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SOLX Titaniam-Sapphire Laser for Treating Glaucoma: A First Report

Posted Oct 02 2008 2:01pm
On September 18th, Solx Inc., a Boston-based spinout from Boston University's Photonics Center, now based in Waltham, MA, announced that it had received FDA 510(k) clearance for its SOLX 790 Titanium:Sapphire laser to perform laser trabeculoplasty (TLT).

The clearance was based on the results of a multicenter, international clinical trial that established equivalency of TLT to argon laser trabeculoplasty (ALT) in its ability to reduce IOP in patients who have primary open-angle glaucoma and have poorly controlled IOP on maximally tolerated medications, and/or who have prior failed trabeculoplasty.

The laser was previously approved for sale in Europe and Canada.

In the trial, which was conducted across the United States, Europe, Canada and Israel, more than 180 patients were randomized either for ALT or TLT. Results showed that patients at 12-month follow-up achieved a mean IOP reduction of 6.8 ± 4.7 mmHg (25.8 percent) for TLT vs. 5.7 ± 4.8 mmHg (22.2 percent) for ALT.

"Patients treated with the SOLX 790 laser achieved an immediate reduction in IOP which was maintained at clinically beneficial levels throughout the study," said Francisco Fantes, M.D., Bascom Palmer Eye Institute, Miami, Florida, and Medical Monitor for the trial. "TLT does so without causing significant thermal damage to the treated tissues which provides glaucoma specialists with an important new tool for managing this disease."

"This is a significant milestone for SOLX," said Doug Adams, President and founder of SOLX, "The SOLX 790 laser is the cornerstone of our glaucoma management system along with the SOLX Gold Shunt."

The SOLX 790 laser emits pulses of energy at a near-infrared 790 nm wavelength to loosen particles in the trabecular meshwork without causing significant thermal damage. The energy penetrates deeper into the tissue than other currently used trabeculoplasty lasers and may therefore lead to longer-lasting treatment benefits

The SOLX 790 Laser is a flashlamp-excited, solid-state laser that emits near-infrared light in pulses lasting five to 10 microseconds. The laser has been shown to provide deeper tissue penetration, about 200 microns, deeper, than the other lasers currently used in trabeculoplasty without causing damage to the trabecular meshwork.

The following graphics and illustrations were taken from the SOLX, Inc., 790 Laser website:


The SOLX 790 Laser
Technical Specifications


Approvals and Ongoing Trials


How it Works Compared to the Argon (ALT) and Doubled YAG (green) (SLT) Lasers

A Comparison of the Technical Specifications for the Three Laser Systems



The Thermal Effects Differences Between the Three Lasers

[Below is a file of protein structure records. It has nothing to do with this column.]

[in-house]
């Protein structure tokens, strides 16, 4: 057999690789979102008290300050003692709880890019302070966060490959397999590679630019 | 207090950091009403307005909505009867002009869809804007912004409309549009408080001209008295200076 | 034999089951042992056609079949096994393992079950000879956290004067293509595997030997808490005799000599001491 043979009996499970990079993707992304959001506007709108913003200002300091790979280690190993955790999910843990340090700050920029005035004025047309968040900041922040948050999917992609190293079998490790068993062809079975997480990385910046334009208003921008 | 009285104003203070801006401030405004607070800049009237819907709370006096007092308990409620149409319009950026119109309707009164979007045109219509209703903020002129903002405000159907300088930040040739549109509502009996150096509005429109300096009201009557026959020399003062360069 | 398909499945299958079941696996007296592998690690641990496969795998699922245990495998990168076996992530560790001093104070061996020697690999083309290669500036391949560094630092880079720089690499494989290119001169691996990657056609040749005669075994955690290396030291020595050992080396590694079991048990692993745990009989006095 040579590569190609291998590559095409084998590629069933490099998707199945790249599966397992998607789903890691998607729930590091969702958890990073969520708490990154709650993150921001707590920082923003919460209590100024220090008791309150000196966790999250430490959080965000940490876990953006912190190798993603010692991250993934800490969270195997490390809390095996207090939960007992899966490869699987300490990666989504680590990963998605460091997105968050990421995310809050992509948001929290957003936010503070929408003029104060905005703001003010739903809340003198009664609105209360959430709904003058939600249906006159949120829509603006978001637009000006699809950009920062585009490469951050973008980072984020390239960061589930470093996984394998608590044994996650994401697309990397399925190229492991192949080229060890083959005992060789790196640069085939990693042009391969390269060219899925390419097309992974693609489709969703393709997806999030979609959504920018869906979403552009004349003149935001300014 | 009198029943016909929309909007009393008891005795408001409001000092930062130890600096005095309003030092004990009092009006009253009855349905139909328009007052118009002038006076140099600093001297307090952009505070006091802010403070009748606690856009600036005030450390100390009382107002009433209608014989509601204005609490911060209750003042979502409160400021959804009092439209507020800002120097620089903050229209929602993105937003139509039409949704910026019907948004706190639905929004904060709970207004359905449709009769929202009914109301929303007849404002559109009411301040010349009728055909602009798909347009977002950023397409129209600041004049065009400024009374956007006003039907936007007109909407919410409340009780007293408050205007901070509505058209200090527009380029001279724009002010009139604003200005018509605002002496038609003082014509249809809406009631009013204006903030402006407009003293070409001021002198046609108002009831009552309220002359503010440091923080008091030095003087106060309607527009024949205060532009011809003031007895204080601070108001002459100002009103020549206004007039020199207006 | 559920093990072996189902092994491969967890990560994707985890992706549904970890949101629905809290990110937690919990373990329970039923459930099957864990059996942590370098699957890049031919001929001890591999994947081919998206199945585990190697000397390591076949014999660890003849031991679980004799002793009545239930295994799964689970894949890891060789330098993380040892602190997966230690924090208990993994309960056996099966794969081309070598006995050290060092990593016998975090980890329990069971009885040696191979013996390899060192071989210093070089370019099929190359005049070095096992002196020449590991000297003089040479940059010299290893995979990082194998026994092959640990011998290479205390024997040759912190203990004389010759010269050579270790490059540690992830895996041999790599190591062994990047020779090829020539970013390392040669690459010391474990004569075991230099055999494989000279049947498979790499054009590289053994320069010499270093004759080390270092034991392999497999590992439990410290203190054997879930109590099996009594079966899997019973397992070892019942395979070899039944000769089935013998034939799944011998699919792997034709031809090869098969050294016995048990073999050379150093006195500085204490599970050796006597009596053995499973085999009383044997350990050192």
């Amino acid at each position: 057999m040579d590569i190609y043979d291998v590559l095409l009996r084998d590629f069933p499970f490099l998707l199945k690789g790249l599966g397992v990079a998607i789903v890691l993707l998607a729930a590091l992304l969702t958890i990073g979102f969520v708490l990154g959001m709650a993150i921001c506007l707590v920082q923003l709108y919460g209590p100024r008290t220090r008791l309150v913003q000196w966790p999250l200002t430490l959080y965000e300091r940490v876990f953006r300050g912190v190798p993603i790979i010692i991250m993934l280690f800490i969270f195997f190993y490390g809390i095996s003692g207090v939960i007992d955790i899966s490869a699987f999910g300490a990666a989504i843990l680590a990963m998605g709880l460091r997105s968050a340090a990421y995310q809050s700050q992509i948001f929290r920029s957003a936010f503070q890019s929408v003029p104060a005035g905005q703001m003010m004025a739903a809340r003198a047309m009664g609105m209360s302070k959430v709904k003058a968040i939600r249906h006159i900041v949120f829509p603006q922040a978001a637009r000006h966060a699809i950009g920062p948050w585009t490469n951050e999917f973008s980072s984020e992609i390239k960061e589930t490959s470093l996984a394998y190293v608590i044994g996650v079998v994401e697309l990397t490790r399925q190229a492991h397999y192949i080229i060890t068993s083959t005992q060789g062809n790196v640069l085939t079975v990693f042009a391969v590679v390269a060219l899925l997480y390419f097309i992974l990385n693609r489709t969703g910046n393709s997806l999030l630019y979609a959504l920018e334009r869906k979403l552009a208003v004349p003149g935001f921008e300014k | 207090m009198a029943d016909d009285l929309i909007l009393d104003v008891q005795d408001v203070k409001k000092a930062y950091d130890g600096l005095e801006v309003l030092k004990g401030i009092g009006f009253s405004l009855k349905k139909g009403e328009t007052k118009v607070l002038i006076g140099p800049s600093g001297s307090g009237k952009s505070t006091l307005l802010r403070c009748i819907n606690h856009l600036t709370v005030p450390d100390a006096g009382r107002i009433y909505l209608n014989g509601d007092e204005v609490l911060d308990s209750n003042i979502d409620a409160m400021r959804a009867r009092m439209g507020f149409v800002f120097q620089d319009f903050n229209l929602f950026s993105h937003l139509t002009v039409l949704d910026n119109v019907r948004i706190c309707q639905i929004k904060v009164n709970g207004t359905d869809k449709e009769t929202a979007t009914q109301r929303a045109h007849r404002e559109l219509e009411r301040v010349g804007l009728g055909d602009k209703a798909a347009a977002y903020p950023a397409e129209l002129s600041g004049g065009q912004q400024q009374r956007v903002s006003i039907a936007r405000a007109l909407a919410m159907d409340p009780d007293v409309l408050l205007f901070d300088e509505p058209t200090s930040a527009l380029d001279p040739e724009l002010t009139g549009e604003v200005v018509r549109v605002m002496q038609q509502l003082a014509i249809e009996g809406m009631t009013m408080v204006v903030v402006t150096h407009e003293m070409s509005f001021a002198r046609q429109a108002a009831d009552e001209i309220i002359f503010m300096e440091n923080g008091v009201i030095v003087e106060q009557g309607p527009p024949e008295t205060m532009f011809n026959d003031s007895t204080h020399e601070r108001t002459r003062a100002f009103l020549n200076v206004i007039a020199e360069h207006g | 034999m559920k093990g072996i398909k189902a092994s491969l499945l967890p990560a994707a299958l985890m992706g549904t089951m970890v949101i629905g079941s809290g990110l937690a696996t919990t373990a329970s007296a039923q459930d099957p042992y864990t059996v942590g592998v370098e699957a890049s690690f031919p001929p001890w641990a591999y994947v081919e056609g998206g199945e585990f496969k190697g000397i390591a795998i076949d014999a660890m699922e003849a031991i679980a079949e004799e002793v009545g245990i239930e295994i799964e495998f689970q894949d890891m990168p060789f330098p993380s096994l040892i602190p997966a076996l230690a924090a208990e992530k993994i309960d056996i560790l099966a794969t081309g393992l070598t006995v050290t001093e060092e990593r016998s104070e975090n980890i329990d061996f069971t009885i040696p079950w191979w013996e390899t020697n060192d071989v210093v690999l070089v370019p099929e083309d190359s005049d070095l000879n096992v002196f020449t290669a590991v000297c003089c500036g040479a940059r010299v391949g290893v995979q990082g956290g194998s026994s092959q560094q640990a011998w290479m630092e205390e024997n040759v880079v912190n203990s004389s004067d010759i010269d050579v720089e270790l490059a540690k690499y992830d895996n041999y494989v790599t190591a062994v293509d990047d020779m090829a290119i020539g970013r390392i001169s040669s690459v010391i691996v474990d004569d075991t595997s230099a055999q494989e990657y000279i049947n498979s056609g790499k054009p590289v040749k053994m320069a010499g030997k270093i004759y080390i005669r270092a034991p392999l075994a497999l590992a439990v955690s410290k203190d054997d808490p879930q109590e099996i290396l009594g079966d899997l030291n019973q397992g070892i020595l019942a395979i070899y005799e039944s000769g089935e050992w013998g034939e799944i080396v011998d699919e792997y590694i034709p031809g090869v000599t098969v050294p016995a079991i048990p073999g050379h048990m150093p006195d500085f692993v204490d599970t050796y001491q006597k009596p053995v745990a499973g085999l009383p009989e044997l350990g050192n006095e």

IOP Following SOLX 790 Laser TLT Treatment


Average Number of Medications Needed Following SOLX 790 TLT Treatment


Glaucoma

Glaucoma is a disease of the eye in which damage is caused by elevated pressure within the eye. This elevated pressure is caused by a backup of fluid (aqueous humor) in the space/chamber between the cornea (the front surface of the eye), and the lens within the eye. Over time this pressure buildup causes damage to the optic nerve. Normal pressure in the eye varies between 10-20 mmHg.

There are several different types of glaucoma which are generally grouped in to two large categories: open-angle glaucoma and closed angle glaucoma.

Open-angle glaucoma: Glaucoma in which the aqueous (fluid) that flows through the cornea into the anterior (front) chamber of the eye cannot get through a filtration system called the trabecular meshwork into the drainage canals, causing pressure to build up within the eye which can damage the optic nerve and impair vision. Open-angle glaucoma is the most common form of glaucoma, and can be treated with the above types of lasers.

Closed angle glaucoma, (also called acute glaucoma or angle closure glaucoma), accounts for about 9 percent of all glaucoma cases and occurs when the opening between the cornea and iris narrows, such that the fluid cannot get to the trabecular meshwork and normal drainage channels. This narrowing results in fluid build-up and intraocular pressure. The fluid build-up happens very quickly.


I have previously written on the surgical and laser treatments for glaucoma. An overview can be found in my “ Advances in the Treatment of Glaucoma ”, done as an Optistock Industry Overview in the Fall of 2001. In addition, I have written extensively about another laser treatment for glaucoma, Selective Laser Trabeculoplasty (SLT) – SLT: New Treatment for Glaucoma Becomes Available, both in Ocular Surgery News (May 15, 2001) and an update on this laser methodology – An Update on the Use of SLT for Treating Glaucoma – in this Journal.


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